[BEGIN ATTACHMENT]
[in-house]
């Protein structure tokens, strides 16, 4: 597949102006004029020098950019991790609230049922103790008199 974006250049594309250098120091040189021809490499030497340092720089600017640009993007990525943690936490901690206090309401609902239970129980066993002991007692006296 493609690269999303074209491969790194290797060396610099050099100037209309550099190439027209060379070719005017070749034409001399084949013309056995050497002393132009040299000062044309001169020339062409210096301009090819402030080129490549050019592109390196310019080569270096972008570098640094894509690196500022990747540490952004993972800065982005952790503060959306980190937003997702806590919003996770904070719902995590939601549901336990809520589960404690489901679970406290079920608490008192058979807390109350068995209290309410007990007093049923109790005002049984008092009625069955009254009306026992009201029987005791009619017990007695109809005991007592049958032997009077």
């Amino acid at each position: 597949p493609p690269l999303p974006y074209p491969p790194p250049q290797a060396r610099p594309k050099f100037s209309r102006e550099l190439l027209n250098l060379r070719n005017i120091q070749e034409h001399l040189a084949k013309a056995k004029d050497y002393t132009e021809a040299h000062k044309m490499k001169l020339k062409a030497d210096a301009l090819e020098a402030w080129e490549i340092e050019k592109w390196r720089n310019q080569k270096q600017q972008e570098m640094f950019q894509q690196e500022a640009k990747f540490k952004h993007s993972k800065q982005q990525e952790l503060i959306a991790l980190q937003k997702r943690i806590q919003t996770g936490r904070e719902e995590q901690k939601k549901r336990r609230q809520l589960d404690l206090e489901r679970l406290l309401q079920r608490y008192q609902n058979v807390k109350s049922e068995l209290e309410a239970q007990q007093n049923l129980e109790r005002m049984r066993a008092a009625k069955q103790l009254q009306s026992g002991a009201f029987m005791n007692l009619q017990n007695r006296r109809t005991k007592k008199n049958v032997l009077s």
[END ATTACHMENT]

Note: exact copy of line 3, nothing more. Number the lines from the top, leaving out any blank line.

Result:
């Amino acid at each position: 597949p493609p690269l999303p974006y074209p491969p790194p250049q290797a060396r610099p594309k050099f100037s209309r102006e550099l190439l027209n250098l060379r070719n005017i120091q070749e034409h001399l040189a084949k013309a056995k004029d050497y002393t132009e021809a040299h000062k044309m490499k001169l020339k062409a030497d210096a301009l090819e020098a402030w080129e490549i340092e050019k592109w390196r720089n310019q080569k270096q600017q972008e570098m640094f950019q894509q690196e500022a640009k990747f540490k952004h993007s993972k800065q982005q990525e952790l503060i959306a991790l980190q937003k997702r943690i806590q919003t996770g936490r904070e719902e995590q901690k939601k549901r336990r609230q809520l589960d404690l206090e489901r679970l406290l309401q079920r608490y008192q609902n058979v807390k109350s049922e068995l209290e309410a239970q007990q007093n049923l129980e109790r005002m049984r066993a008092a009625k069955q103790l009254q009306s026992g002991a009201f029987m005791n007692l009619q017990n007695r006296r109809t005991k007592k008199n049958v032997l009077s």